You can also get pneumonia through aspiration. This is when you inhale particles into your lungs. These could be food, saliva, liquids, or vomit. It occurs most often after vomiting, and you are not strong enough to cough the particles out. The particles cause irritation, swelling and can get infected. This causes pneumonia.
How is pneumonia diagnosed?
Pneumonia can sometimes be hard to diagnose because the symptoms are the same as for a bad cold or flu. If you think it could be pneumonia, you should see your doctor. Your doctor may diagnose pneumonia based on your medical history and the results from a physical exam. He or she will listen to your lungs with a stethoscope. Your doctor may also do some tests, such as a chest X-ray or a blood test. A chest X-ray can show your doctor if you have pneumonia and how widespread the infection is. Blood and mucus tests can help your doctor tell whether bacteria, a virus, or a fungal organism is causing your pneumonia.
Can pneumonia be prevented or avoided?
There are many factors that can raise your risk for developing pneumonia. These include:
- Your age. People older than 65 are at increased risk because the immune system becomes less able to fight off infection as you age. Infants age 2 or younger are also at increased risk because their immune systems haven’t fully developed yet.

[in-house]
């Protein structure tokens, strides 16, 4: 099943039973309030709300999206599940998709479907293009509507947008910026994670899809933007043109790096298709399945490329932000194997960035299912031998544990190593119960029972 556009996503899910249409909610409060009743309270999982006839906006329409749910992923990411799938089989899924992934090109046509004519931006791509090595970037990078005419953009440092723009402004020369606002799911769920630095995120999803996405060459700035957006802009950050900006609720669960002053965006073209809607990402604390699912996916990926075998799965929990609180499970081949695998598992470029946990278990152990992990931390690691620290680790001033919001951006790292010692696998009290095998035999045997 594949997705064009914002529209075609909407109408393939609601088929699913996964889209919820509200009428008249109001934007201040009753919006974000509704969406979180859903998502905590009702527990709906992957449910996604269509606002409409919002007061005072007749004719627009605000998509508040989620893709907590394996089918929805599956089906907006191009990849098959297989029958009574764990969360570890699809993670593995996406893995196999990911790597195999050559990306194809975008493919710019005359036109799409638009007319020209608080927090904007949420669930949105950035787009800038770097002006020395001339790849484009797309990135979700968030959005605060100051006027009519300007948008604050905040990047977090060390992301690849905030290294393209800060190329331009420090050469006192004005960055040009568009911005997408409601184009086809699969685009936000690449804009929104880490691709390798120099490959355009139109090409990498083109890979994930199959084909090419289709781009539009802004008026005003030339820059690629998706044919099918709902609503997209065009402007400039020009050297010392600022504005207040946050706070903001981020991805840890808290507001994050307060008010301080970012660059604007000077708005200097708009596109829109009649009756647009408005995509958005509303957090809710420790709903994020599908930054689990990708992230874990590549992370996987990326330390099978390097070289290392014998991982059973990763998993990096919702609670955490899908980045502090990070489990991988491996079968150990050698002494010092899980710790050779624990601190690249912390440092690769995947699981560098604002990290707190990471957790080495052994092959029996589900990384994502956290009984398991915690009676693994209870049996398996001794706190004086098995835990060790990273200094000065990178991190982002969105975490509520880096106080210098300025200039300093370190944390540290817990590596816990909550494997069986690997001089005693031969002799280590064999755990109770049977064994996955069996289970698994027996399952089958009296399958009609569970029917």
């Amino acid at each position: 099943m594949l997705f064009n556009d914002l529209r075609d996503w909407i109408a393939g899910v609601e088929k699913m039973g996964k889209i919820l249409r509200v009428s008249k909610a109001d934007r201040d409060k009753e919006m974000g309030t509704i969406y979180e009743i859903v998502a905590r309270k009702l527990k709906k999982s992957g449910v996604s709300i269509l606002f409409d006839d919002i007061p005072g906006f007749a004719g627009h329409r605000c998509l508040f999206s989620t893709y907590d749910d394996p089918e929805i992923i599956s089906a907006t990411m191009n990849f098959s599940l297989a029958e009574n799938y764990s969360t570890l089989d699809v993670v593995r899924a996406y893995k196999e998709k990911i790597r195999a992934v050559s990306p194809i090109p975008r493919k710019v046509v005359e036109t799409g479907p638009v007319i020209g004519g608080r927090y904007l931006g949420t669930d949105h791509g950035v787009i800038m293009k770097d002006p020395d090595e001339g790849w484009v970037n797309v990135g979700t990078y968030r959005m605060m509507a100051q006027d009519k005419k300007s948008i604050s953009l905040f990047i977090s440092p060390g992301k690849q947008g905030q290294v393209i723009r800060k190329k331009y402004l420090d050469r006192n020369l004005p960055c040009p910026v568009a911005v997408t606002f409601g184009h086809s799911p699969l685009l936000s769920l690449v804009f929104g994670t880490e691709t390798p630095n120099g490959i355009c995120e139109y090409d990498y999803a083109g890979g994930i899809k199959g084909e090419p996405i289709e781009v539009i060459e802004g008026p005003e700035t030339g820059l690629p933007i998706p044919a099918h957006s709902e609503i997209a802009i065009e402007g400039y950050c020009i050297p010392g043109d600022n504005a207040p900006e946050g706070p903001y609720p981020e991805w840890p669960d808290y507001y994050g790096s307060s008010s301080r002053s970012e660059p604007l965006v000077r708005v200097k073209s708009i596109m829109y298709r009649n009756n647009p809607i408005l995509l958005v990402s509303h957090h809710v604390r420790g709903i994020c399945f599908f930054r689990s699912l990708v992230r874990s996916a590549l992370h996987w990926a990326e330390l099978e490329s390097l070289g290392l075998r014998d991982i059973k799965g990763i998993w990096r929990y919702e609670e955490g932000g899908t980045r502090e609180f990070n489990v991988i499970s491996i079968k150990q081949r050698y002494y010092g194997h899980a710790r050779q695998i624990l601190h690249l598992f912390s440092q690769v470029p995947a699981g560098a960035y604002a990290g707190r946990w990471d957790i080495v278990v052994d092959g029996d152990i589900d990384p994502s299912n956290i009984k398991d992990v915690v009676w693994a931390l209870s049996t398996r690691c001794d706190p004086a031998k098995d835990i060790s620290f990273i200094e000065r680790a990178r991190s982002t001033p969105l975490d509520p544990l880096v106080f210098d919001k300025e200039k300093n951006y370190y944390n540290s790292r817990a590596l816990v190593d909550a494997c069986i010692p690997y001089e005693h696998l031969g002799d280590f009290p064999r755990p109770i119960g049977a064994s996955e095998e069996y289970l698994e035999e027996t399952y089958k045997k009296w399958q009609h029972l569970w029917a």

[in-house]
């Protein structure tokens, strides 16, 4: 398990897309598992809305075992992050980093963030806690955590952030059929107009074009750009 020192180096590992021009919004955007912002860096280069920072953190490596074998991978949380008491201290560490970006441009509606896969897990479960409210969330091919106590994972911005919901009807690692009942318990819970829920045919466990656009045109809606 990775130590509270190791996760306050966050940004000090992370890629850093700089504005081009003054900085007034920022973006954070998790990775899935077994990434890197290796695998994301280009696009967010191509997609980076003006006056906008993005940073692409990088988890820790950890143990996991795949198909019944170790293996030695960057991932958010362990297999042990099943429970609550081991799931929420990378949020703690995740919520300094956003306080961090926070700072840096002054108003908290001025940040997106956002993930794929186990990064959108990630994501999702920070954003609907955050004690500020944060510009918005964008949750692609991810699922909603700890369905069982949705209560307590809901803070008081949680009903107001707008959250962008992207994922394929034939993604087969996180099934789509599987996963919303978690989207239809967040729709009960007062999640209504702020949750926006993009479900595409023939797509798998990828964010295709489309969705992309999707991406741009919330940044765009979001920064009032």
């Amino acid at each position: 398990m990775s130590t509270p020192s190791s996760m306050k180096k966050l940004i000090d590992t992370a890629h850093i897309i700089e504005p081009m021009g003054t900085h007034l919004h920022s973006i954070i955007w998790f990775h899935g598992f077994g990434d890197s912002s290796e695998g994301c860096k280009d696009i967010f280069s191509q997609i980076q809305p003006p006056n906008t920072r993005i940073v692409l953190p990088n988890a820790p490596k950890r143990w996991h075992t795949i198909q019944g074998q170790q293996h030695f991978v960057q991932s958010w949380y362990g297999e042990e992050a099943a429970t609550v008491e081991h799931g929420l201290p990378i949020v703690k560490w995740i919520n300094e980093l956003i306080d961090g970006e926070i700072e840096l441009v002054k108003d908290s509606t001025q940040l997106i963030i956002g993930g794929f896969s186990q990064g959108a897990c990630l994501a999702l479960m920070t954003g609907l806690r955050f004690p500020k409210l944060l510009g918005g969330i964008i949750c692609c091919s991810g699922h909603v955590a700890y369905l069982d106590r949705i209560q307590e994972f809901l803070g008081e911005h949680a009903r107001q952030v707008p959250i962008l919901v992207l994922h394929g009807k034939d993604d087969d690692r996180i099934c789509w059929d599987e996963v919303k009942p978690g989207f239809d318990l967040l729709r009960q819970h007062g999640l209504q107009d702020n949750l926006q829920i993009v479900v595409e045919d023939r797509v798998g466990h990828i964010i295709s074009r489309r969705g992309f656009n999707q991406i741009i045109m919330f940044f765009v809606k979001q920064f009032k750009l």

- Your environment. Regularly breathing in dust, chemicals, air pollution, or toxic fumes can damage your lungs. This makes your lungs more vulnerable to infection.
- Your lifestyle. Habits such as smoking cigarettes or abusing alcohol can increase your risk. Smoking damages the lungs, while alcohol interferes with how your body fights infection.
- Your immune system. If your immune system is weakened, it’s easier for you to get pneumonia because your body can’t fight off the infection. This could include people who have HIV/AIDS, have had an organ transplant, are receiving chemotherapy, or have long-term steroid use.
- If you are hospitalized, especially in an ICU. Being in the ICU (intensive care unit) raises your risk of pneumonia. Your risk increases if you are using a ventilator to help you breathe. Ventilators make it hard for you to cough and can trap germs that cause infection in your lungs.